UN begins relocation of Central African Republic refugees affected by floods in Chad
12 October 2012 – The United Nations today announced it has begun relocating Central African Republic (CAR) refugees living in southern Chad to a new site due to floods that have affected the camps hosting some 17,000 people.
In 2003 and 2008, thousands of people from CAR were forced to flee their homes because of political instability and armed conflict. Many of them have since been living in camps in the Chadian cities of Yaroungou and Moula, according to the Office of the UN High Commissioner for Refugees (UNHCR).
“Our hope is that the relocation will be a welcome break for the refugees of Yaroungou and Moula where heavy seasonal rains have been causing extensive damage over the past three years,” UNHCR’s chief spokesperson, Melissa Fleming, said in a press briefing in Geneva.
“In the Moula camp, some 260 hectares of farmland are currently flooded. At Yaroungou, the floods have destroyed 85 per cent of the maize and rice crops,” she added. “Stockpiles of food and seeds have also been wiped out as most of Chad is affected by flooding.”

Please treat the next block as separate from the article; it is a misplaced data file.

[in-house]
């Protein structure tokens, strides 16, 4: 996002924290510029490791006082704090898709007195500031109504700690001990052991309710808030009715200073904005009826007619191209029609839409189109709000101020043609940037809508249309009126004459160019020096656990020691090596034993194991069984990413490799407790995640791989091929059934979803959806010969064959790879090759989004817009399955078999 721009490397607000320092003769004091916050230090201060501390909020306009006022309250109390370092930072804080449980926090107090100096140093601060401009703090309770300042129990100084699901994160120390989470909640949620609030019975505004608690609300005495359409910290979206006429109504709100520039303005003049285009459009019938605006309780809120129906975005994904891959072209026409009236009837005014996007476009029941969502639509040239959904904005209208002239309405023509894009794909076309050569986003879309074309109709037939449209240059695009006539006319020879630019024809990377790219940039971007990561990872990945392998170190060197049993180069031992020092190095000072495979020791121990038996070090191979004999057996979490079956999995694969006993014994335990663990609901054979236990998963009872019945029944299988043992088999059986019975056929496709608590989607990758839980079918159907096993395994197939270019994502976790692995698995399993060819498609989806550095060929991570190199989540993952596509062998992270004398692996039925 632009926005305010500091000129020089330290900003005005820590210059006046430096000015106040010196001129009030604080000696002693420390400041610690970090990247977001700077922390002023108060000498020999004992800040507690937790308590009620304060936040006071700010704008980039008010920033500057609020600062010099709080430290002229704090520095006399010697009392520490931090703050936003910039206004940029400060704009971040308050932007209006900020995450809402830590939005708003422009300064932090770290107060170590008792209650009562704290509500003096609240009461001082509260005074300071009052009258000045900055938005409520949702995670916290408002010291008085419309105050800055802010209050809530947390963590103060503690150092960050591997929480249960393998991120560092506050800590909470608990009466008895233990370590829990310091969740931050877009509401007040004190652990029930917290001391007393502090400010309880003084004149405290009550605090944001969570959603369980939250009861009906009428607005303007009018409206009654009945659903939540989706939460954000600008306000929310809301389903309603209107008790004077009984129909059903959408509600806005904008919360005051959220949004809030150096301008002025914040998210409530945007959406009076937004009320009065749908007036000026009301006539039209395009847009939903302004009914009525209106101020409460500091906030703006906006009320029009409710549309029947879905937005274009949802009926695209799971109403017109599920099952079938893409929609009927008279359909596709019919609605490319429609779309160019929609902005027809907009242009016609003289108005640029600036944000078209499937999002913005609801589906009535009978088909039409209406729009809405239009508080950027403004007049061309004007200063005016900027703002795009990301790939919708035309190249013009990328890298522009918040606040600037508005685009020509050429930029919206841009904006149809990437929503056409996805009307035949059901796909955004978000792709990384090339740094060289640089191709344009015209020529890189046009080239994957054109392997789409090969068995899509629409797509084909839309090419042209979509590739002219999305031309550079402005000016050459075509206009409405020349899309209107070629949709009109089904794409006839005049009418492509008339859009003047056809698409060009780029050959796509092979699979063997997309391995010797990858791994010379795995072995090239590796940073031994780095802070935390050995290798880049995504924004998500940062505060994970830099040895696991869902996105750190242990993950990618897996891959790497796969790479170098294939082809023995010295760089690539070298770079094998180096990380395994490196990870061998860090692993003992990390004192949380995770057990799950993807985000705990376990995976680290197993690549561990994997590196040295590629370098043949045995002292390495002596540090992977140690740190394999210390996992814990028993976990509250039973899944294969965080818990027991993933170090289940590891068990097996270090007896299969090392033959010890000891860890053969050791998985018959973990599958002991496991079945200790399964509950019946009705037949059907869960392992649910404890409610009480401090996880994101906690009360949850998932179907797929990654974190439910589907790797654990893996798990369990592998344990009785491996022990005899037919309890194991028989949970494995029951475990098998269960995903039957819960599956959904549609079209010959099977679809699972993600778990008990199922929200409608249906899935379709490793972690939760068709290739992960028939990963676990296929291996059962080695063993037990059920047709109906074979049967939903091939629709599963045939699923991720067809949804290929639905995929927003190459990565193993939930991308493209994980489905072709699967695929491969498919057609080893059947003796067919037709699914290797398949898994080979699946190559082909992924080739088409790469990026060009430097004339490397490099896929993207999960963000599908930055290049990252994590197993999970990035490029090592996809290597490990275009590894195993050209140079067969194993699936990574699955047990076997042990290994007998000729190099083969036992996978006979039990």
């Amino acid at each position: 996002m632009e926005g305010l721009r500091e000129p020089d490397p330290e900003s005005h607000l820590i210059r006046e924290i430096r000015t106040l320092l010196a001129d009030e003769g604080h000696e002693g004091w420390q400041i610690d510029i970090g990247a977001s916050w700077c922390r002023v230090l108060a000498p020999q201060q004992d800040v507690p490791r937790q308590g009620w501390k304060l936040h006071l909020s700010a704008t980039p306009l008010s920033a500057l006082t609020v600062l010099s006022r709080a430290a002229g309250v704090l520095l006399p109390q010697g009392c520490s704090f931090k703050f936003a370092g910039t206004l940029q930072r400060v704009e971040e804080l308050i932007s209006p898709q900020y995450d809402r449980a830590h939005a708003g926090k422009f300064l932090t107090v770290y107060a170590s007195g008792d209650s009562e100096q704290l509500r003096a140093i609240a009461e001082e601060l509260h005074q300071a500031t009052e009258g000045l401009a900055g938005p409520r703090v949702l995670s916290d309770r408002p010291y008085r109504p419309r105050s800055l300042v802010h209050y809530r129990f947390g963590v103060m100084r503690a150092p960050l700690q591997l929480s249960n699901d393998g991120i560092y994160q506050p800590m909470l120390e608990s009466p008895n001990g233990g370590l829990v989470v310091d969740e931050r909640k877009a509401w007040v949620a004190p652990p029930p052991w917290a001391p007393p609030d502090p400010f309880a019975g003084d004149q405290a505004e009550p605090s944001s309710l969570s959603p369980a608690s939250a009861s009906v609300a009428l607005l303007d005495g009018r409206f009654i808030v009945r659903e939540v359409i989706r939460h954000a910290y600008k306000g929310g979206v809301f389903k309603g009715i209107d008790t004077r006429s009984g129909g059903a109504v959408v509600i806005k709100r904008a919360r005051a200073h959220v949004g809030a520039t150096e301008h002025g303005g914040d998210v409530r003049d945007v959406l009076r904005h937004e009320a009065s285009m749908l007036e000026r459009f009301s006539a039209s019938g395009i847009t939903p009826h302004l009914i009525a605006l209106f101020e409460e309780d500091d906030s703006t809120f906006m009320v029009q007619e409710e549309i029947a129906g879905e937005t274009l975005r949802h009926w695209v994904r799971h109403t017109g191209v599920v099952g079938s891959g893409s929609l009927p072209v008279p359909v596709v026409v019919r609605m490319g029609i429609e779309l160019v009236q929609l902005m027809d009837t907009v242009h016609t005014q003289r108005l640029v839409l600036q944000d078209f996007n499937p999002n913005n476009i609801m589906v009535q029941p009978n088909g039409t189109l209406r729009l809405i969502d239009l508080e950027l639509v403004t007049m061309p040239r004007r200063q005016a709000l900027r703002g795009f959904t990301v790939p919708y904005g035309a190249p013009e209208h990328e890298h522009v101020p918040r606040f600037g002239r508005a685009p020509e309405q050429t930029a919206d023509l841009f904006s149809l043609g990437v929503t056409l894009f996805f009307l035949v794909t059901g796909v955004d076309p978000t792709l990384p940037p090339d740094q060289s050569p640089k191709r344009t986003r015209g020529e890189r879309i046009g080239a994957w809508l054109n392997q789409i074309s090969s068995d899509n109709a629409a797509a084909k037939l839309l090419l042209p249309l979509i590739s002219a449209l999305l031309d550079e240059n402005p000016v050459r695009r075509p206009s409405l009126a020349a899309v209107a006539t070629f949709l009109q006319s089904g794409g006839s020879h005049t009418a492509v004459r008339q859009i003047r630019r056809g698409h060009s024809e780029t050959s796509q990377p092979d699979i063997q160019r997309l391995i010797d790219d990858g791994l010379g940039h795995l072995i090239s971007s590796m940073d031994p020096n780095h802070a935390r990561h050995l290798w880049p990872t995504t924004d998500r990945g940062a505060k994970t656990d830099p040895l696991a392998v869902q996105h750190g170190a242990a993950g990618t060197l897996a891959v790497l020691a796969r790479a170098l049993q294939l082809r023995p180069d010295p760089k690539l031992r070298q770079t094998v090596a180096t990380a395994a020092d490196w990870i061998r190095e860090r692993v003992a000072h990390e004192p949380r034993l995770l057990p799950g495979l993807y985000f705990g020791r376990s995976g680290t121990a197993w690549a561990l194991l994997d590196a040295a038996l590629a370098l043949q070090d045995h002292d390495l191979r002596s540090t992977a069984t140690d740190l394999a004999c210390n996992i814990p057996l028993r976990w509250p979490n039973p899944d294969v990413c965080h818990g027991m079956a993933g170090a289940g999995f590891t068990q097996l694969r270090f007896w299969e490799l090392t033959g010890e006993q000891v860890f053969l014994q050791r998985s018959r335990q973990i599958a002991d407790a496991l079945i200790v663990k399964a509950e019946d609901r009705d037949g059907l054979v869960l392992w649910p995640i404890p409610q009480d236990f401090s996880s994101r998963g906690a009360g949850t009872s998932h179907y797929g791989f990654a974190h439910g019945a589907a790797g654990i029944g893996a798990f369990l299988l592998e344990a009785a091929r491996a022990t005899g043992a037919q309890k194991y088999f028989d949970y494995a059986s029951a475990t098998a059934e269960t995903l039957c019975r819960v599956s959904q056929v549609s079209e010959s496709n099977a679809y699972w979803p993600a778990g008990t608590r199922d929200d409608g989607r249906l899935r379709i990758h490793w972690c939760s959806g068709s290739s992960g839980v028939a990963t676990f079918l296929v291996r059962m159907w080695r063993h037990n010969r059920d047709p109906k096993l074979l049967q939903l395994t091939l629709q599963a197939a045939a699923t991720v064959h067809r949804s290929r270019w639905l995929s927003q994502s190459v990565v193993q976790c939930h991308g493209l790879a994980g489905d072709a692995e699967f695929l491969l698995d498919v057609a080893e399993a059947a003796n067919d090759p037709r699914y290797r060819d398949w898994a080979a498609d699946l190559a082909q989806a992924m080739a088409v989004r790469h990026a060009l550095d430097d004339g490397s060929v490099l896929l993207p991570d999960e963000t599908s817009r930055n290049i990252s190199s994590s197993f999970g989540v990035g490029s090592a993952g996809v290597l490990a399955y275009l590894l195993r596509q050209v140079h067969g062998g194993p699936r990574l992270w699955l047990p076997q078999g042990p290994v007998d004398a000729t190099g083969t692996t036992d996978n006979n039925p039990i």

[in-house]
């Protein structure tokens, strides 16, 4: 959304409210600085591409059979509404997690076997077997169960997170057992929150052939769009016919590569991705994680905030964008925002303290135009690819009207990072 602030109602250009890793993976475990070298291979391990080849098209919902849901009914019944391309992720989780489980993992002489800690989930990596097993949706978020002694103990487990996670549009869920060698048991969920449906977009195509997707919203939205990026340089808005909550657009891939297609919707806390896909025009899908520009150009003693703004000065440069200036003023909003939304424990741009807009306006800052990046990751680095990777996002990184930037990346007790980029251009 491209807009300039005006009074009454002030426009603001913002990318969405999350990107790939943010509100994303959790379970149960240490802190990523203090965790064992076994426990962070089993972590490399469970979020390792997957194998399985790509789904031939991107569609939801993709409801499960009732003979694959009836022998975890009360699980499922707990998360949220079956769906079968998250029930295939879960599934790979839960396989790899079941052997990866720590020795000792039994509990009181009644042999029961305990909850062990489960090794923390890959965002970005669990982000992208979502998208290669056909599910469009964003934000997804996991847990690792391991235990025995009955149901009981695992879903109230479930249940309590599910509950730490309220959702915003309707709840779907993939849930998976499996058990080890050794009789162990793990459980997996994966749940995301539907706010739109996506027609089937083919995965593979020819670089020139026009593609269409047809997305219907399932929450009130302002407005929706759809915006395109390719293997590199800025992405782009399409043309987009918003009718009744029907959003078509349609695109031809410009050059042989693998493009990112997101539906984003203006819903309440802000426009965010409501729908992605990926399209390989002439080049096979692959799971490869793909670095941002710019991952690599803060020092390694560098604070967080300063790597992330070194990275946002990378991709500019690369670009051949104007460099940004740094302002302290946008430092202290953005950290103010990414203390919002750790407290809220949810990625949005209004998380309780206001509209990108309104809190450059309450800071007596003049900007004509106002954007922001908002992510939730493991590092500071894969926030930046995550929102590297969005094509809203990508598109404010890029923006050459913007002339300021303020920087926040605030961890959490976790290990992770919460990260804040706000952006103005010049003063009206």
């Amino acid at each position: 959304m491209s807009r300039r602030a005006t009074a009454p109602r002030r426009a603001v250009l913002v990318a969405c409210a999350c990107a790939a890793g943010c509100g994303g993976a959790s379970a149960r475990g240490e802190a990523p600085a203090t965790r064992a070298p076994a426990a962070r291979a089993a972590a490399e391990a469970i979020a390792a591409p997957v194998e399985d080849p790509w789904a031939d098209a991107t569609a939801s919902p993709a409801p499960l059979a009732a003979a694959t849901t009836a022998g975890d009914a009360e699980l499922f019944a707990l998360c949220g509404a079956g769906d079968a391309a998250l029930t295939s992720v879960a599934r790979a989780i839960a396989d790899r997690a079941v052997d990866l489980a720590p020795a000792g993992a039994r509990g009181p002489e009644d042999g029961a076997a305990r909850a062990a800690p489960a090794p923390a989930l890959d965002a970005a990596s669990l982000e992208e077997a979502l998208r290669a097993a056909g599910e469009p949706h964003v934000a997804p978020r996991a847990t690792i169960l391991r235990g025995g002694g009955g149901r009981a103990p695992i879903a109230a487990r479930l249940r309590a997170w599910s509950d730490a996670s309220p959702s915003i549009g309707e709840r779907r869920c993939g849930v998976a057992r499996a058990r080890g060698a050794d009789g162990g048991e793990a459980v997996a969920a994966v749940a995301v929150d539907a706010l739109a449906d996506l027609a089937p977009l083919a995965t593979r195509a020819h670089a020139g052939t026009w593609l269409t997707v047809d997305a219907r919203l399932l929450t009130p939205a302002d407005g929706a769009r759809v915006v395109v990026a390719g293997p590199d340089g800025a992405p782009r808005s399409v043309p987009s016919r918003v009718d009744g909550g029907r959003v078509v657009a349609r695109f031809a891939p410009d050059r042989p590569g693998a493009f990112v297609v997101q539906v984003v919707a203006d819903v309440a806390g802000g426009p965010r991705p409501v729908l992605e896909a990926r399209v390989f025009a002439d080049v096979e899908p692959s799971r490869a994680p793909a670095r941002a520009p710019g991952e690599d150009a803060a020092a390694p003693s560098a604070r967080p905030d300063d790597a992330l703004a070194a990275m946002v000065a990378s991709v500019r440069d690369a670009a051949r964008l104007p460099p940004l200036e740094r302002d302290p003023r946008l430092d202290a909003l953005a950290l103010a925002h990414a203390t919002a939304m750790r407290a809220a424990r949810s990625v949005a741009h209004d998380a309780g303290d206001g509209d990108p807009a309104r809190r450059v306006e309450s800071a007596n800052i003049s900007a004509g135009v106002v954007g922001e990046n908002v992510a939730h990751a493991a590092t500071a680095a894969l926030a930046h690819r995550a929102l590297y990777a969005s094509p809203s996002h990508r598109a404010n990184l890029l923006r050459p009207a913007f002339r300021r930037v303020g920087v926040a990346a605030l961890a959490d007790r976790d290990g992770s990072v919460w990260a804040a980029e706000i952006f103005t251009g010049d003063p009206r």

Since Monday, when the operation started, UNHCR has moved 1,687 refugees in seven convoys to a new site in Paris-Sara. Ms. Fleming said the refugee agency is organizing convoys twice a day and expects to complete the relocation by the end of the month, assuming new rainfalls do not hamper movement.
According to UNHCR, Chad currently hosts more than 300,000 refugees settled in 18 camps. Twelve of the camps are in the country’s east and host some 260,000 Sudanese refugees originating from Darfur. The other six camps, in the south, house some 60,000 Central Africans. In addition to the refugees, there are 83,000 internally displaced Chadians staying in camps in the east and also receiving UNHCR assistance.
“Despite the immense humanitarian needs in Chad, it is one of our least-funded operations with only 25 per cent of our budget of $177 million received so far,” Ms. Fleming said.
She noted that UNHCR estimates that $3.5 million are needed to rehabilitate damaged camp infrastructure such as shelters, schools, water points, health centres, playgrounds, latrines and drainage systems.
|Join the GlobalSecurity.org mailing list|